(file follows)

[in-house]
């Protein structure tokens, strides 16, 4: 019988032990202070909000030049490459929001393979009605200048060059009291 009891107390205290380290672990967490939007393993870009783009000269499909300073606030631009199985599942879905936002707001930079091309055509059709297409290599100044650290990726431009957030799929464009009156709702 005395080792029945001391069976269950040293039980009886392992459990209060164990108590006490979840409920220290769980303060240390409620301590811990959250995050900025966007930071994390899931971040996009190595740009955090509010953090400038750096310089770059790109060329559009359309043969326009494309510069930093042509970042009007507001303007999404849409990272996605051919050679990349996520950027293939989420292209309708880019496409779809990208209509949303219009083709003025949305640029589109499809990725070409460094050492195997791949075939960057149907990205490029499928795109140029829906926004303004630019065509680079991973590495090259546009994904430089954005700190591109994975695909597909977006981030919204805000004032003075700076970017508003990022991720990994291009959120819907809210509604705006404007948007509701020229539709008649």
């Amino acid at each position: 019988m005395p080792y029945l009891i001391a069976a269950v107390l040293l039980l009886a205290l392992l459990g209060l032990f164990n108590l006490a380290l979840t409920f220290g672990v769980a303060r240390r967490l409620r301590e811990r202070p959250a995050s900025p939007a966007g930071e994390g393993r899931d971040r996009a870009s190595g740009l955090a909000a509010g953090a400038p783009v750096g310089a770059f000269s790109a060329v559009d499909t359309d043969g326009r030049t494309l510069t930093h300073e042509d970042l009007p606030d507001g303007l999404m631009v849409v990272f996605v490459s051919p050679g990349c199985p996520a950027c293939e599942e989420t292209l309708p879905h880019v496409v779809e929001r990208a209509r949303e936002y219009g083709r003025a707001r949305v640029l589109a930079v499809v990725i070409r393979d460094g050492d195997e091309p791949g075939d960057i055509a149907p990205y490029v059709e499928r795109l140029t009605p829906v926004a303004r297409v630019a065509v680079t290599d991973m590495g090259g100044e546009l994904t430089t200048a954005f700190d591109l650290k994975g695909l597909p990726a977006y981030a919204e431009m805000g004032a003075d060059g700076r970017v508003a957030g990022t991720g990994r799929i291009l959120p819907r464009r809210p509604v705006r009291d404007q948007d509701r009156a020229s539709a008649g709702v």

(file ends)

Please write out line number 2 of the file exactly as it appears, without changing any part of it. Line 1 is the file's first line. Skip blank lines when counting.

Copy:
């Protein structure tokens, strides 16, 4: 019988032990202070909000030049490459929001393979009605200048060059009291 009891107390205290380290672990967490939007393993870009783009000269499909300073606030631009199985599942879905936002707001930079091309055509059709297409290599100044650290990726431009957030799929464009009156709702 005395080792029945001391069976269950040293039980009886392992459990209060164990108590006490979840409920220290769980303060240390409620301590811990959250995050900025966007930071994390899931971040996009190595740009955090509010953090400038750096310089770059790109060329559009359309043969326009494309510069930093042509970042009007507001303007999404849409990272996605051919050679990349996520950027293939989420292209309708880019496409779809990208209509949303219009083709003025949305640029589109499809990725070409460094050492195997791949075939960057149907990205490029499928795109140029829906926004303004630019065509680079991973590495090259546009994904430089954005700190591109994975695909597909977006981030919204805000004032003075700076970017508003990022991720990994291009959120819907809210509604705006404007948007509701020229539709008649």